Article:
Even if you haven’t experienced these conditions personally, you may have at least a vague sense of what they are. But as a parent, it’s important to be knowledgeable about the diseases your children can encounter. Here are 10 rare diseases affecting children today — their symptoms and treatments.
1. Batten Disease
Boys and girls are both affected by Batten Disease. Batten disease symptoms typically appear between the ages of 5 and 10 years old and include vision loss or seizures. There is a loss of muscle control and some brain tissue wasting over time. There is progressive vision loss and dementia. There is no cure or treatment available for Batten disease, and it is incurable. Death occurs almost always in the late teens or early twenties.
2. Duchenne Muscular Dystrophy
(DMD) is an inherited disorder that affects the use of voluntary muscles in the body, primarily affecting boys of all ethnic backgrounds. Normal development occurs initially, but between the ages of 2 and 6, the affected child may struggle to walk, run, or climb and may struggle to lift their head due to a weak neck. The heart and breathing muscles eventually become affected, resulting in difficulty breathing, fatigue, and heart problems due to an enlarged heart. Even with the best medical care, young men with DMD rarely live past their thirties.
3. Candle Syndrome
(Chronic Atypical Neutrophilic Dermatosis with Lipodystrophy and Elevated Temperature Syndrome) is an extremely uncommon auto-inflammatory disease. It is an inherited, genetic disorder. Patients experience recurring fevers that begin in infancy and last almost daily. They also have delayed development, skin rashes, and distinctive facial features such as thicker lips and swollen eyelids. Swelling around the eye sockets, clubbing of fingers and toes, and gradual liver enlargement occur in children. There is no effective therapeutic treatment for CANDLE syndrome, and life expectancy is reduced, with organ inflammation frequently resulting in death. The quality of life suffers as well.
4. Childhood Interstitial Lung Disease
It is a catch-all term for a group of rare lung diseases that can affect infants, children, and adolescents. The disease damages the tissues that surround the alveoli and bronchial tubes, as well as the air sacs and airways. Lung function is impaired, blood oxygen levels are low, and breathing is disrupted. The disease has only recently been studied, and it is unknown how many children have each type of child. The severity of the disease varies depending on the type, but it can result in death. There is no treatment.
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5. Ehlers-Danlos syndromes
They are a group of genetic disorders that share characteristics such as easy bruising, joint hypermobility, easily stretched skin, and tissue weakness. The severity of symptoms varies according to the form of the disorder, and treatment is tailored to the patient’s specific manifestations. The symptoms may also affect the autonomic nervous system, which is responsible for breathing and urination.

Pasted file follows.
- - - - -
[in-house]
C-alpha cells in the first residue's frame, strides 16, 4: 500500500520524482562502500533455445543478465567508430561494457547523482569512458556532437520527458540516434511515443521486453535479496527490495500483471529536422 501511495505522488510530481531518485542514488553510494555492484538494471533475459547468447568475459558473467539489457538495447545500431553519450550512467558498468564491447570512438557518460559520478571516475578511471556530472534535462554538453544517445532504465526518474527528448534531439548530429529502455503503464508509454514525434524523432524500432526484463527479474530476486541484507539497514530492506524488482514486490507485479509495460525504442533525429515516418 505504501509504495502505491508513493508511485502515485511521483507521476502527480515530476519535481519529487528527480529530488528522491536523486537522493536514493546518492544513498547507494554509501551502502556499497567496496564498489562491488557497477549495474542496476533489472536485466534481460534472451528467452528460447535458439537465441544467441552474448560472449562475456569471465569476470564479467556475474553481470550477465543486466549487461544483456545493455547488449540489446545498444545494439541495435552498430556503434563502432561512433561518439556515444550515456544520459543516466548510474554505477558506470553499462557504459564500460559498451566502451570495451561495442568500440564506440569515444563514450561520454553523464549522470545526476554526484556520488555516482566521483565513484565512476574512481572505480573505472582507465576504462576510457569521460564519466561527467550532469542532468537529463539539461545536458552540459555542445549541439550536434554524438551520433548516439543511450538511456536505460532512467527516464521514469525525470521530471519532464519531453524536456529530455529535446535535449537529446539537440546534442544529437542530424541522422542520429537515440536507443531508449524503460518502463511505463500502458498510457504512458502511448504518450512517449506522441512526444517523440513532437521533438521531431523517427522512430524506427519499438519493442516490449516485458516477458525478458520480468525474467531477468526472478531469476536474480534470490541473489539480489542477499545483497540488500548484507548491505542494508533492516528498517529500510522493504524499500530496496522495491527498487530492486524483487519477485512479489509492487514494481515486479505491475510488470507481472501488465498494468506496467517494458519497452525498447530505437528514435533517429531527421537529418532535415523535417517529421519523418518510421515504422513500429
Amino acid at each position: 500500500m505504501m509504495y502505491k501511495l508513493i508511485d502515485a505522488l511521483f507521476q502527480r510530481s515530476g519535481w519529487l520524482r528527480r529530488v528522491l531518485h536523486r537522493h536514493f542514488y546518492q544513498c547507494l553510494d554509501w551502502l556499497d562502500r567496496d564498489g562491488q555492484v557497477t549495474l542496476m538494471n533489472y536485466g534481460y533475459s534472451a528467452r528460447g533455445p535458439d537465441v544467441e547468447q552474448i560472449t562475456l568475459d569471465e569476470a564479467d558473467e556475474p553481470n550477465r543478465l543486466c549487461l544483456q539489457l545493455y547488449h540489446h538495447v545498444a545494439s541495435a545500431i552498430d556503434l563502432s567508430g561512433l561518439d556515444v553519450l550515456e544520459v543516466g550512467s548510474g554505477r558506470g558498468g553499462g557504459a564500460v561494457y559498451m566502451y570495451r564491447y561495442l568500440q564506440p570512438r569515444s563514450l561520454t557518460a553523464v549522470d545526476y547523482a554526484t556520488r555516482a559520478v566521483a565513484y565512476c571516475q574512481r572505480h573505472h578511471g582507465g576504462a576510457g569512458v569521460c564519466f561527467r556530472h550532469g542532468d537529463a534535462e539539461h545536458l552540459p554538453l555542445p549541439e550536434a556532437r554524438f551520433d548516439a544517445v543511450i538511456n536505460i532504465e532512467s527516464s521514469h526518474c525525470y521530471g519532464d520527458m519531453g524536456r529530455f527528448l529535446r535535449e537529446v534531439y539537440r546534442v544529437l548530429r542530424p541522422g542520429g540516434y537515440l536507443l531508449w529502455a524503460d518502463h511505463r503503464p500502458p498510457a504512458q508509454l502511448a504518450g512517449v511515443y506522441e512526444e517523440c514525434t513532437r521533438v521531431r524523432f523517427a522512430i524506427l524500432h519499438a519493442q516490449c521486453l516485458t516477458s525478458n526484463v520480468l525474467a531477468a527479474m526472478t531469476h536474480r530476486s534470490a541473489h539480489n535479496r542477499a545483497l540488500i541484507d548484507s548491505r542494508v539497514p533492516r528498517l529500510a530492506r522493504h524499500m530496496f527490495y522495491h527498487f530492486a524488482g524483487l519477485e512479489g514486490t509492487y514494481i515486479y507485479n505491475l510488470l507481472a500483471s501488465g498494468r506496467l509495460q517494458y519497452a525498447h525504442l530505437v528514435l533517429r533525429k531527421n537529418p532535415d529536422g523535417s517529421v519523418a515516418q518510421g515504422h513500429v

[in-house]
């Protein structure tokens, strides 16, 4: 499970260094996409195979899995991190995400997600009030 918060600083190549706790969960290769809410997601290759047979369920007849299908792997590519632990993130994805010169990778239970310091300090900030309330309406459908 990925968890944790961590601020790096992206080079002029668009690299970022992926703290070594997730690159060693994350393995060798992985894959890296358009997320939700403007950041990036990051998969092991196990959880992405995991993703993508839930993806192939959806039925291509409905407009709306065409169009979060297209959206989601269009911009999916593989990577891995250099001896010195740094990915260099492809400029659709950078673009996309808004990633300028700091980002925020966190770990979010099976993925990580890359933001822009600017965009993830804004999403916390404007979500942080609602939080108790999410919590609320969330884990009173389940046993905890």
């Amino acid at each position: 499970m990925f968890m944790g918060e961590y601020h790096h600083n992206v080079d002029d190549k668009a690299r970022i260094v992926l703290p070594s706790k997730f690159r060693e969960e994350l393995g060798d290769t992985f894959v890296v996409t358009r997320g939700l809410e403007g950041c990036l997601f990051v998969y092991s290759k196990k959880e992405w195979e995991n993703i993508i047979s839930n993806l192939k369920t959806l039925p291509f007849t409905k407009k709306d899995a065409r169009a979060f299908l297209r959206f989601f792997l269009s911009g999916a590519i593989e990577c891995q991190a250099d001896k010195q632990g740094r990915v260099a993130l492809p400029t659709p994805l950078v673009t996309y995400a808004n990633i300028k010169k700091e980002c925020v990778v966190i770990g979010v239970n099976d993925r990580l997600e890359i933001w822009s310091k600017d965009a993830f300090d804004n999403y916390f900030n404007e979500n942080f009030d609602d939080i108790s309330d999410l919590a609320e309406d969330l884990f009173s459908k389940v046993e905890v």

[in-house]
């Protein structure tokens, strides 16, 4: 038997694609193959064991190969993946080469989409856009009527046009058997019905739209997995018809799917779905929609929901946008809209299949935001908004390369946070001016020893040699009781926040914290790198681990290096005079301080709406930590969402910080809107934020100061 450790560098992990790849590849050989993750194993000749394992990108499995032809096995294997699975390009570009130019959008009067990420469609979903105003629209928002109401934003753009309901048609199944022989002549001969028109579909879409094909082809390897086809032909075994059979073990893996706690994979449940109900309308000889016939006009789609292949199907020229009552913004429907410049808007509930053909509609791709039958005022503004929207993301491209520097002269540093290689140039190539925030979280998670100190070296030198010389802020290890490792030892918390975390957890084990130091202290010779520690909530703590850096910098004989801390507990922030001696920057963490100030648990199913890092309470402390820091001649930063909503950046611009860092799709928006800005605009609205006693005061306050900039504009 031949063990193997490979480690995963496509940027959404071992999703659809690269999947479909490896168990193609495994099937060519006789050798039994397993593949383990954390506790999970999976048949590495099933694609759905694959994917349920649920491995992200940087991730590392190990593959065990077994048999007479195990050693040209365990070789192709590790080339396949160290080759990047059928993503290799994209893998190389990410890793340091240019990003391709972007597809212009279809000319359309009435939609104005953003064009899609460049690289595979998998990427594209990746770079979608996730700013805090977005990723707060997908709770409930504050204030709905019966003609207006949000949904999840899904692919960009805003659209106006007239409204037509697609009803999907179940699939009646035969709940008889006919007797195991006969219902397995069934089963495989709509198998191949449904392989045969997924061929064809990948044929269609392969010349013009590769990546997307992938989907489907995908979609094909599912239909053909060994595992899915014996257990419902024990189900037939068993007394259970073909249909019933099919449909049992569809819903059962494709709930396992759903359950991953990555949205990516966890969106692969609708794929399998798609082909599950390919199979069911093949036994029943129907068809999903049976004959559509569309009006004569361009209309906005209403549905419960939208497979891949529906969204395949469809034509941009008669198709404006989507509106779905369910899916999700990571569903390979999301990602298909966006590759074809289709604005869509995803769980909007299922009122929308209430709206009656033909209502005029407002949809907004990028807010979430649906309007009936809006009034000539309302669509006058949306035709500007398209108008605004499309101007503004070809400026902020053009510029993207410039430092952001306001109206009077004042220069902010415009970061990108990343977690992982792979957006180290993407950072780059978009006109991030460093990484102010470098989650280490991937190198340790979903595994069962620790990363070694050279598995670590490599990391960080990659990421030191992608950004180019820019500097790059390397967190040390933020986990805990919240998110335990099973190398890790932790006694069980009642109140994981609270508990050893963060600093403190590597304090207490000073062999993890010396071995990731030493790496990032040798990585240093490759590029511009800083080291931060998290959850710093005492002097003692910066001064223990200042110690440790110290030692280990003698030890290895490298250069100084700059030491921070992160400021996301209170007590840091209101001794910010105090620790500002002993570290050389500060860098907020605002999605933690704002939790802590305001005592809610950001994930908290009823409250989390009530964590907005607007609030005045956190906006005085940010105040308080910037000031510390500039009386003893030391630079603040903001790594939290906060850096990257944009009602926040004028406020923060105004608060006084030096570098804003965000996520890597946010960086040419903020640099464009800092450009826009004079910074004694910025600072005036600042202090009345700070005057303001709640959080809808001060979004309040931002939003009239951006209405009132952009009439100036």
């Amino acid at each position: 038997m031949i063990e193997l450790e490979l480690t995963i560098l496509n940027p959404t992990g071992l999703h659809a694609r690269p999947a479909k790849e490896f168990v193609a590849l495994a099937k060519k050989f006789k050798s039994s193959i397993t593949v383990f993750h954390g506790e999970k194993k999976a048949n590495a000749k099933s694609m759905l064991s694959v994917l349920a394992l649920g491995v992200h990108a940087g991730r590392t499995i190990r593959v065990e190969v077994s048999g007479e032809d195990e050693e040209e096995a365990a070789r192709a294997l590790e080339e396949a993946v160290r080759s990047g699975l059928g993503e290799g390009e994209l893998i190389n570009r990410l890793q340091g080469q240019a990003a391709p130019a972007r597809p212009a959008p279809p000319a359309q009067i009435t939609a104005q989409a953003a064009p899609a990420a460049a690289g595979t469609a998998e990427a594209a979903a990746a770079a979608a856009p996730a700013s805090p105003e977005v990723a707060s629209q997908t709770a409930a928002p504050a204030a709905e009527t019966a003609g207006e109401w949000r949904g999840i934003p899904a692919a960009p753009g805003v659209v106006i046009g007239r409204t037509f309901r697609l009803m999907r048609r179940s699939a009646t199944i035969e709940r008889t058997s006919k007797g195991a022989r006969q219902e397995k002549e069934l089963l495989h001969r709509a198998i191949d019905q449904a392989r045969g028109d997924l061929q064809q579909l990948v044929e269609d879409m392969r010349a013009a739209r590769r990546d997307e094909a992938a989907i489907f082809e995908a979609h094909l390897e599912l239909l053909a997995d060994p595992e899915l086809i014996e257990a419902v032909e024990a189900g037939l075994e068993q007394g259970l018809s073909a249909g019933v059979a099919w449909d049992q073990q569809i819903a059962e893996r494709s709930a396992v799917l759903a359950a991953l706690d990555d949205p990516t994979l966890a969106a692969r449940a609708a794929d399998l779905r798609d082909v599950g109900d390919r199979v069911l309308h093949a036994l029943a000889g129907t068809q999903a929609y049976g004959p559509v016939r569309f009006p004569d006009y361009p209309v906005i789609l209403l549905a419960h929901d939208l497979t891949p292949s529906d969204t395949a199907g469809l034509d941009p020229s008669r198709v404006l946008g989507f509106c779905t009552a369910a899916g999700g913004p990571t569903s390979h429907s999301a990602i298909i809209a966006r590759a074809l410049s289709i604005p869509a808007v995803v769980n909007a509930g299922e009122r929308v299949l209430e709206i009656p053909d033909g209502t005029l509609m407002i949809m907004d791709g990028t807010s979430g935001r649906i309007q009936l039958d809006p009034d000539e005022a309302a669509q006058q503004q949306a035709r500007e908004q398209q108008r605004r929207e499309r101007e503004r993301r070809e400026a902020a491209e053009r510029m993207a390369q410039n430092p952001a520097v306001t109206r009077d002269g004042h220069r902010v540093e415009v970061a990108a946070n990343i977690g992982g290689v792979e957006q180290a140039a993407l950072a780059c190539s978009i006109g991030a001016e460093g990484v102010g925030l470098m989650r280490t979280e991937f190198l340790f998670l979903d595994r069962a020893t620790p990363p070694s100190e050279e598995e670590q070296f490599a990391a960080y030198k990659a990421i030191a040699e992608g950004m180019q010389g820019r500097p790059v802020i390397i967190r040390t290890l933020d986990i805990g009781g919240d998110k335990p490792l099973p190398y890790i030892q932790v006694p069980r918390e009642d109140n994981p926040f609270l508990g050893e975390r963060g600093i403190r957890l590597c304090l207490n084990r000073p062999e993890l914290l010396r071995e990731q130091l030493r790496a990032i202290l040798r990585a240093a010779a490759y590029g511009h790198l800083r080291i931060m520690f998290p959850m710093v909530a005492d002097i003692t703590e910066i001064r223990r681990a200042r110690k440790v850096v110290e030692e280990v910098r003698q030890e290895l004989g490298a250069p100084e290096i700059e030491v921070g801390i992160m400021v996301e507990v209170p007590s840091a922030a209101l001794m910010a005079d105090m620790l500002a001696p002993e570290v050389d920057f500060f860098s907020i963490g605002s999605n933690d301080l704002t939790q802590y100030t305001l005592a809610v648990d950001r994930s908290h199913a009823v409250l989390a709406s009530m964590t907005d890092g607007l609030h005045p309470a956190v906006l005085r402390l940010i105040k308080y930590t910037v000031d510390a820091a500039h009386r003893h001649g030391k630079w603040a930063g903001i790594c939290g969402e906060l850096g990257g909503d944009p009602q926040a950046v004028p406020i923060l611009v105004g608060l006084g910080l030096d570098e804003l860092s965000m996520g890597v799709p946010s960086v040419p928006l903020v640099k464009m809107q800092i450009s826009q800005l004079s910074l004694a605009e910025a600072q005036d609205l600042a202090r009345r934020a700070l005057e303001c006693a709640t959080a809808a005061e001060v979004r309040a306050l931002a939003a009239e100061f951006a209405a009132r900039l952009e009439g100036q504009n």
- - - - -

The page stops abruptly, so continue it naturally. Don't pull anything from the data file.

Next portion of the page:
6. Ellis Van Creveld Syndrome
It is an inherited disorder caused by a chromosomal 4 error that is usually diagnosed at birth. Short stature, short forearms and legs, extra fingers and toes, narrow chest with short ribs, and malformed pelvis are all symptoms. A heart defect affects 50 to 60% of the population. Respiratory infections are common, and approximately half of those born with this syndrome die during infancy.
7. Gaucher Disease
It is an inherited storage disorder in which fatty substances accumulate to toxic levels in the spleen, liver, lungs, bone marrow, and occasionally in the brain. It is a genetic disorder that affects both boys and girls. Gaucher Type 2 symptoms appear in infancy, usually by 3 months, and these children rarely live past the age of three.
8. Krabbe Disease
It is divided into four subtypes, each of which begins at a different age. Type 1 is the most common and begins between the ages of 3 and 6 months. It affects nerve cells and causes nerve cell damage, resulting in muscle atrophy, increased muscle tone, back arching, and vision and hearing loss. Once the disease has taken hold, there is no cure or way to stop it, and babies with the Type 1 infantile form usually die by the age of 13 months.
It is a rare and deadly childhood cancer with no known cause. It usually affects children under the age of five, and it can happen before a child is born, spreading to other parts of the body before any symptoms appear. Long-term survival for children with advanced disease over the age of 18 months is poor, and the majority of survivors have long-term effects from treatment.
10. Pompe Disease
It is caused by an enzyme deficiency or lack, resulting in glycogen buildup, and has an infantile and late-onset form. The former usually manifests itself in the first few months of life, when babies have difficulty holding their heads up. The heart muscles deteriorate, causing the heart to enlarge and weaken. Infantile-form babies usually die before their first birthday due to heart failure and respiratory weakness. Source